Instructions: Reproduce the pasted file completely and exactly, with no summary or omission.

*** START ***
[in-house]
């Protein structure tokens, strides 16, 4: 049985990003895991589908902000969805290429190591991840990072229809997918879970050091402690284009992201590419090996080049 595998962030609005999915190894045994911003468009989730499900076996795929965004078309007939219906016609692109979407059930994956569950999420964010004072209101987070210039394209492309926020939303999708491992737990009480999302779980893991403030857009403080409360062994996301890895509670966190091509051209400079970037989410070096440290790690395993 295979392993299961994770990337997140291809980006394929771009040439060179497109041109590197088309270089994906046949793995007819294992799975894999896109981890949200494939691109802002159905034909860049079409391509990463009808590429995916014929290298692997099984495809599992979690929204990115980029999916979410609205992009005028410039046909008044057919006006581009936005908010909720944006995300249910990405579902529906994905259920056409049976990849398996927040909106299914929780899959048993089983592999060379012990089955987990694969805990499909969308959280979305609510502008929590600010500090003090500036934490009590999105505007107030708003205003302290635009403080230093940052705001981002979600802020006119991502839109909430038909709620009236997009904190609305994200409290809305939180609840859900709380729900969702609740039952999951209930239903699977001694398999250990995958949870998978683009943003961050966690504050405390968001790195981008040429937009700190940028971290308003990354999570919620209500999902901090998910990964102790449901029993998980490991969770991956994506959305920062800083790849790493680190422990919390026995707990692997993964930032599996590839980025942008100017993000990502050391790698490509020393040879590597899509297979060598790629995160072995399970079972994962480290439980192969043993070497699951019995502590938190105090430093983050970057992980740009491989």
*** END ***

[in-house]
């Protein structure tokens, strides 16, 4: 049985990003895991589908902000969805290429190591991840990072229809997918879970050091402690284009992201590419090996080049 595998962030609005999915190894045994911003468009989730499900076996795929965004078309007939219906016609692109979407059930994956569950999420964010004072209101987070210039394209492309926020939303999708491992737990009480999302779980893991403030857009403080409360062994996301890895509670966190091509051209400079970037989410070096440290790690395993 295979392993299961994770990337997140291809980006394929771009040439060179497109041109590197088309270089994906046949793995007819294992799975894999896109981890949200494939691109802002159905034909860049079409391509990463009808590429995916014929290298692997099984495809599992979690929204990115980029999916979410609205992009005028410039046909008044057919006006581009936005908010909720944006995300249910990405579902529906994905259920056409049976990849398996927040909106299914929780899959048993089983592999060379012990089955987990694969805990499909969308959280979305609510502008929590600010500090003090500036934490009590999105505007107030708003205003302290635009403080230093940052705001981002979600802020006119991502839109909430038909709620009236997009904190609305994200409290809305939180609840859900709380729900969702609740039952999951209930239903699977001694398999250990995958949870998978683009943003961050966690504050405390968001790195981008040429937009700190940028971290308003990354999570919620209500999902901090998910990964102790449901029993998980490991969770991956994506959305920062800083790849790493680190422990919390026995707990692997993964930032599996590839980025942008100017993000990502050391790698490509020393040879590597899509297979060598790629995160072995399970079972994962480290439980192969043993070497699951019995502590938190105090430093983050970057992980740009491989």